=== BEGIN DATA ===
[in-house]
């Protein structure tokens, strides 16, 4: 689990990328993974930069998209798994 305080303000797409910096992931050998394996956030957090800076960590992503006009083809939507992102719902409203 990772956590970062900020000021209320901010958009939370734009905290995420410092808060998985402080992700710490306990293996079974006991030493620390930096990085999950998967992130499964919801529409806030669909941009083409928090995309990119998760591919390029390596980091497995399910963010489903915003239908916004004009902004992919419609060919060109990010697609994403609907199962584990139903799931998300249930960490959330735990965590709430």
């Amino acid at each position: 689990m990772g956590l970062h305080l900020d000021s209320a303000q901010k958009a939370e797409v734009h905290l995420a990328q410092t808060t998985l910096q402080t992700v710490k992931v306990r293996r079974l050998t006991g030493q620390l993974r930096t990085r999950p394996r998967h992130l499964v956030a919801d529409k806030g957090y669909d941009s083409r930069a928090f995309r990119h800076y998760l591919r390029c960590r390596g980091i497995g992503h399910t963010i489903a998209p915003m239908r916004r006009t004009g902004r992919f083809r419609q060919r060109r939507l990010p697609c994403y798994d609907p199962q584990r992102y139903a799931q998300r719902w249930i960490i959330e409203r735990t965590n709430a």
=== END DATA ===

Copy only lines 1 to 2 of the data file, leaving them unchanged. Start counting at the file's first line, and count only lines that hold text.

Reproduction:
[in-house]
């Protein structure tokens, strides 16, 4: 689990990328993974930069998209798994 305080303000797409910096992931050998394996956030957090800076960590992503006009083809939507992102719902409203 990772956590970062900020000021209320901010958009939370734009905290995420410092808060998985402080992700710490306990293996079974006991030493620390930096990085999950998967992130499964919801529409806030669909941009083409928090995309990119998760591919390029390596980091497995399910963010489903915003239908916004004009902004992919419609060919060109990010697609994403609907199962584990139903799931998300249930960490959330735990965590709430």